Published in Volume
63, Issue 5
(May 1979)J Clin Invest.
1979, The American Society for
Manometry of the Normal Upper Esophageal Sphincter and its Alterations in Laryngectomy
Division of Gastroenterology, The University of Texas Health Science Center at San Antonio, San Antonio, Texas 78284
Division of Otorhinolaryngology, The University of Texas Health Science Center at San Antonio, San Antonio, Texas 78284
Published May 1979
Rapid pull-through pressure profiles of the normal human upper esophageal sphincter (UES) were simultaneously studied with a conventional three-orifice Honeywell solid-state probe, an eight lumen radially perfused (RP) probe, and a circumferentially sensitive (CS) probe designed to measure UES pressure (UESP) without regard to probe orientation. Pressure curves were digitized and analyzed by computer. The Honeywell probe recorded significantly lower peak pressures than the other two methods, and had wide intrasubject pressure variations (average coefficient of variation, 53%). In contrast, UESP measured with the CS probe was constant for each subject (mean peak UESP, 121 mm Hg; average coefficient of variation, 15%). Anteroposterior RP probe UESP were identical to CS probe pressures. Thus, peak perfused anteroposterior UESP correlates with circumferentially measured sphincter squeeze.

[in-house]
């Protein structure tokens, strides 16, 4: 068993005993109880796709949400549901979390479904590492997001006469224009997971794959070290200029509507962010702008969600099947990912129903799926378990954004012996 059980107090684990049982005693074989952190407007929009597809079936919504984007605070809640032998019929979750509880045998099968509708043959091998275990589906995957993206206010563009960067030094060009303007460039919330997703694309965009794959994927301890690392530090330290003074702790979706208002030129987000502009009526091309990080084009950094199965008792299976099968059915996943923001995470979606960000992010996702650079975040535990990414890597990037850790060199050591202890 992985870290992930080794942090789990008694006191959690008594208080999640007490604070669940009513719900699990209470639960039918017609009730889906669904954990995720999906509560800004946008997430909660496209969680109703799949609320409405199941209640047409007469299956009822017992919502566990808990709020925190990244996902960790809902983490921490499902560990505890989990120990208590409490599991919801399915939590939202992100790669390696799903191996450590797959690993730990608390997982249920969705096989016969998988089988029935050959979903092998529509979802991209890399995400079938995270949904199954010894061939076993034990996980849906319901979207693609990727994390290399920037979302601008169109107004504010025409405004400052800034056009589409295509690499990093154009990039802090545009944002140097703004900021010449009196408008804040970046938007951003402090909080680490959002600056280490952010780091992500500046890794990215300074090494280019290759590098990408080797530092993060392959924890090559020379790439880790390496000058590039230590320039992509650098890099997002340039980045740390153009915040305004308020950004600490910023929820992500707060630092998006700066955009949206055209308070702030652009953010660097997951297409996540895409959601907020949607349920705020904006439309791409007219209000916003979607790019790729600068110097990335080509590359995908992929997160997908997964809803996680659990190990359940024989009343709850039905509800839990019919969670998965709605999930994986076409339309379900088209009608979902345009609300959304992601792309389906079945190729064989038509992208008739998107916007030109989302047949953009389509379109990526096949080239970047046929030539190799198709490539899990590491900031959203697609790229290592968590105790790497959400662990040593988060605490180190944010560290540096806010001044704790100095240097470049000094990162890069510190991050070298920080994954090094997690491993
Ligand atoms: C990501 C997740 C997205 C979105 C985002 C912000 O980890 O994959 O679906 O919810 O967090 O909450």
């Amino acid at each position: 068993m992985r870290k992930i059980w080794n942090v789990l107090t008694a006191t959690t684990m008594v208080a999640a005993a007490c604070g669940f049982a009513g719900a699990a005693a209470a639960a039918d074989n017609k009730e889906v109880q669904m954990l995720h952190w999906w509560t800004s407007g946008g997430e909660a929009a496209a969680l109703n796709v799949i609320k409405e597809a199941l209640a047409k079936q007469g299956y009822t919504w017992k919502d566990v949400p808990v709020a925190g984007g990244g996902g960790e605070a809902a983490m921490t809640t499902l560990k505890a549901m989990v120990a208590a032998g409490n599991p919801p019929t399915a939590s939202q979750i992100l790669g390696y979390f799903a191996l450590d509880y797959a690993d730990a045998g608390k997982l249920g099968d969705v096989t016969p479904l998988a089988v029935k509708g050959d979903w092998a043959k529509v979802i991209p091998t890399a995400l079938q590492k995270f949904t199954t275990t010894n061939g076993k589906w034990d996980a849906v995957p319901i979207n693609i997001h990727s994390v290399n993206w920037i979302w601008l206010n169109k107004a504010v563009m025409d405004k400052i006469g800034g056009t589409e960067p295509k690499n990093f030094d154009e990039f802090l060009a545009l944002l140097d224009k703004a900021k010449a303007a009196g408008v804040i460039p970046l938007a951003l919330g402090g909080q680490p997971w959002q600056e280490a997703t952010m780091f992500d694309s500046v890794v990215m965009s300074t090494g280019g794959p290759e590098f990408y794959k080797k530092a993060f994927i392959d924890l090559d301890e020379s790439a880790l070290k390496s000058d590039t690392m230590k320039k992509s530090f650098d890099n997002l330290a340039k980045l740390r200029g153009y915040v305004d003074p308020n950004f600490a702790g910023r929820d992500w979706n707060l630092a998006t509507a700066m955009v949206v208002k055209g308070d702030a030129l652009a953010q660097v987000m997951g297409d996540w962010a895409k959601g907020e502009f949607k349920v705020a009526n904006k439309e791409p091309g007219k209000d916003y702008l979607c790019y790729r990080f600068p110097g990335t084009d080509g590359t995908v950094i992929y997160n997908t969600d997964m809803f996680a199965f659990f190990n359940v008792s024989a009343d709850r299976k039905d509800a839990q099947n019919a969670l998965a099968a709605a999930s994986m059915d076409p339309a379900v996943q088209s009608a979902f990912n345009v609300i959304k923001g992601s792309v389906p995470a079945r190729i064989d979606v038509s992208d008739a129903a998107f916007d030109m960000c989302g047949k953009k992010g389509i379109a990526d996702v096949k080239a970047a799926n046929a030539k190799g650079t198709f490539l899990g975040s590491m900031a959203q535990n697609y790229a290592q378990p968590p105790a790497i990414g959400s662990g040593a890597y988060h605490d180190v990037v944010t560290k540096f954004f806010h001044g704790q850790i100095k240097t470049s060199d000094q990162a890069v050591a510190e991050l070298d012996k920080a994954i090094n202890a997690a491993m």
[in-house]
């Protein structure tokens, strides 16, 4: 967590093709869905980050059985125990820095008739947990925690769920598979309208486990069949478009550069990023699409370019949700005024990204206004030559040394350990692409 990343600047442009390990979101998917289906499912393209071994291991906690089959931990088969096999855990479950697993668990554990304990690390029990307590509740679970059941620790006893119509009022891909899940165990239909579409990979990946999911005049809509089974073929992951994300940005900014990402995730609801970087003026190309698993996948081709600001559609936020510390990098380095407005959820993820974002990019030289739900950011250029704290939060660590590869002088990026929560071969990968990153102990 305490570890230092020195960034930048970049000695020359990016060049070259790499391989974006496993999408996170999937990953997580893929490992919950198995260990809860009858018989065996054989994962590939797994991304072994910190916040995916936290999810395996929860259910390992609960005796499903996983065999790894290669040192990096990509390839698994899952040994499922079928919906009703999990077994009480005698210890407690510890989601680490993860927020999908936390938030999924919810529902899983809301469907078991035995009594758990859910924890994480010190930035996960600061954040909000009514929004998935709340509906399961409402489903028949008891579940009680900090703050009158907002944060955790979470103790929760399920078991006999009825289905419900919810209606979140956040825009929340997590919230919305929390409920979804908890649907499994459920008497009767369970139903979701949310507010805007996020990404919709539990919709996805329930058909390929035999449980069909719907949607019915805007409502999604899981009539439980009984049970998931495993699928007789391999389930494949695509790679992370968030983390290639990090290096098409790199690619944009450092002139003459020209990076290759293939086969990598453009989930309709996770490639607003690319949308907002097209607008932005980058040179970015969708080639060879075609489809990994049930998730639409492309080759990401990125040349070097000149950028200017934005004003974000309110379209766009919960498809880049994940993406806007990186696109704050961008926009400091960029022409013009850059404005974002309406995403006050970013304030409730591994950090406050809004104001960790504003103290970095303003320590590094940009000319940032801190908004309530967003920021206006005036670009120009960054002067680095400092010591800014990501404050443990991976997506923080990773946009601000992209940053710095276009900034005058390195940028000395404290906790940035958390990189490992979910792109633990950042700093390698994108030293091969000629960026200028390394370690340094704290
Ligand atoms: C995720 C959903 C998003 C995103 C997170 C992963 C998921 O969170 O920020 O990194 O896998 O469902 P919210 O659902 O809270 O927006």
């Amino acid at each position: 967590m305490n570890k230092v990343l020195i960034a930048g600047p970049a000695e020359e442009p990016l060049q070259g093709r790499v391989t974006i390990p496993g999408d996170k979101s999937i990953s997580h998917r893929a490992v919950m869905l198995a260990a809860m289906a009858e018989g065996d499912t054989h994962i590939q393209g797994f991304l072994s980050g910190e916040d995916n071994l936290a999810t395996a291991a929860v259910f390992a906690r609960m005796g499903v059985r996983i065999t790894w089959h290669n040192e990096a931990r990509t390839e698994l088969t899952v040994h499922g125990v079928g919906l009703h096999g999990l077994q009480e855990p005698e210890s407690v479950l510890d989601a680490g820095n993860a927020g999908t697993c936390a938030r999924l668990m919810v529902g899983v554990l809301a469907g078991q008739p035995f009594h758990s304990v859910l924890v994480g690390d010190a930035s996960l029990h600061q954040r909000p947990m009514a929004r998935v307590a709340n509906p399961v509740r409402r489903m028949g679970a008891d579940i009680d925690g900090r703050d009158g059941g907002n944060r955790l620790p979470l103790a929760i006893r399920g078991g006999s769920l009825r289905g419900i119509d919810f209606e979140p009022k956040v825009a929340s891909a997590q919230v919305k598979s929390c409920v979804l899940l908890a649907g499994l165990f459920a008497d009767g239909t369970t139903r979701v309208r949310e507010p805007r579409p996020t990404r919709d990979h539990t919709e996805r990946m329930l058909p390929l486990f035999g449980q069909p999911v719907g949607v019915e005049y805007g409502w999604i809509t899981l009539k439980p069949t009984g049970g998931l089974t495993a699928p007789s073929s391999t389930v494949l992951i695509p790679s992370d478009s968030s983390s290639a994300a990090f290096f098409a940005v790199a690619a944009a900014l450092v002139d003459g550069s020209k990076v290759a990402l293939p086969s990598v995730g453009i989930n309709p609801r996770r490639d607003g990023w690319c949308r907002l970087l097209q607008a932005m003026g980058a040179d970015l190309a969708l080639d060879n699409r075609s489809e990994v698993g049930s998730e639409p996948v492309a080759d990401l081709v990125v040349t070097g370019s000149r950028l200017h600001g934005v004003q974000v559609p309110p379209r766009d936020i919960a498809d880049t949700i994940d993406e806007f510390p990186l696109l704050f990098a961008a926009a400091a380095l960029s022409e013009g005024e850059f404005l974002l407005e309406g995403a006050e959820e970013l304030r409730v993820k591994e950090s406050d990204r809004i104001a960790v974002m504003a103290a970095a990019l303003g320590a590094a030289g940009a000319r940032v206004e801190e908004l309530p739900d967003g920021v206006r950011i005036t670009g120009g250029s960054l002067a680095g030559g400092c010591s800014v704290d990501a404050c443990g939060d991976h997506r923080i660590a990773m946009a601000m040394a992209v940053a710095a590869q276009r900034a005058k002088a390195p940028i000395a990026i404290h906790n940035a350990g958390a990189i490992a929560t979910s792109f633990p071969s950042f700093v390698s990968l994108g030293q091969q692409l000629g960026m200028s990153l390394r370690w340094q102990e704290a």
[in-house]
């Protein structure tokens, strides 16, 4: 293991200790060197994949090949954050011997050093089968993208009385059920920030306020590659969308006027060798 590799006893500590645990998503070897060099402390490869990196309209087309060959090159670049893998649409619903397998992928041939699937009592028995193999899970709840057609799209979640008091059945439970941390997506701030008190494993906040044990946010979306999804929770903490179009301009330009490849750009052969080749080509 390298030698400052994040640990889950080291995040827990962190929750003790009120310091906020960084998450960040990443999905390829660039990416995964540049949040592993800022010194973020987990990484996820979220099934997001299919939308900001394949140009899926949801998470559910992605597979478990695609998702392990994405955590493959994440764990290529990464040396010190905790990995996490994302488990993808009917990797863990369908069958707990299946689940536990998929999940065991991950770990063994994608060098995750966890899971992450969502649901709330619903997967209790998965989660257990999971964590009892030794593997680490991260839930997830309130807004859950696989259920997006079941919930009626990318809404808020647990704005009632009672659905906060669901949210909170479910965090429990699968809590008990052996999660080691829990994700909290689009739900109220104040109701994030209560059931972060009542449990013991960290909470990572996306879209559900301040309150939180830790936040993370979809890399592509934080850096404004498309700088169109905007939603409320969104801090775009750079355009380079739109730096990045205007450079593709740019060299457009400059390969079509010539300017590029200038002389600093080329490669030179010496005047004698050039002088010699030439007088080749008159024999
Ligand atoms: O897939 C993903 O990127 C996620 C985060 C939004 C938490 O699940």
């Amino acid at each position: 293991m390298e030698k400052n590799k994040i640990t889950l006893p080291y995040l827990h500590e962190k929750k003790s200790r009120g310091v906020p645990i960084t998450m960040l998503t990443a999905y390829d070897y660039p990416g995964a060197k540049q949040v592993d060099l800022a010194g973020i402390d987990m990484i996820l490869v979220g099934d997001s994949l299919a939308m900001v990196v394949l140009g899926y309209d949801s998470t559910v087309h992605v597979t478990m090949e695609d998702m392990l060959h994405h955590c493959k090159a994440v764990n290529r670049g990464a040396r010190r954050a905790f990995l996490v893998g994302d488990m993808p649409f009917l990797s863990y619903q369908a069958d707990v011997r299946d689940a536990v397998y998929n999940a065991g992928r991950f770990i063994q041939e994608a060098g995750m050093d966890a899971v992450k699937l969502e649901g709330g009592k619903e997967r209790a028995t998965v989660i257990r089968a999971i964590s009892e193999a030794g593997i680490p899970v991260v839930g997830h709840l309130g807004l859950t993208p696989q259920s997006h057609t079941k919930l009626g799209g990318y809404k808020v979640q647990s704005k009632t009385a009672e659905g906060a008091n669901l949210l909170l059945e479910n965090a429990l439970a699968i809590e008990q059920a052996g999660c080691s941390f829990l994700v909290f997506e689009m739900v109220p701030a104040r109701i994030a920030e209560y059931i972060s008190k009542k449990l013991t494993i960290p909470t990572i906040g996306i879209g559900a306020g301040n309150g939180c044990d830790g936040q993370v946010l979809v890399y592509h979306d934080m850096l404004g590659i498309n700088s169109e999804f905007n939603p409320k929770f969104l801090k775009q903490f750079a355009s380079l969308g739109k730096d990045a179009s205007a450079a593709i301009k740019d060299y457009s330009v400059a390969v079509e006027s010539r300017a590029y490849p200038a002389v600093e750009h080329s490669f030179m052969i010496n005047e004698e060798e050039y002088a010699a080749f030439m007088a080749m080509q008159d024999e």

Computer programs were written that allowed RP probe pressures to be mapped in three dimensions. Normal three-dimensional maps were characterized by anteroposterior accentuation of peak pressures and also by consistent axial asymmetry with anterior peak pressures occurring 0.8±0.2 cm closer to the pharynx.
After defining the normal two- and three-dimensional UESP configuration, patients who had undergone laryngectomy were studied. Peak pressures measured with the RP probe decreased to ≅50 mm Hg and radial pressure asymmetry vanished. Like normals, CS probe pressures corresponded to peak RP probe pressures. UES length did not change significantly. Three-dimensional mapping showed that axial asymmetry also vanished. It therefore appears that the anatomic alterations produced by laryngectomy abolishes UESP asymmetry.
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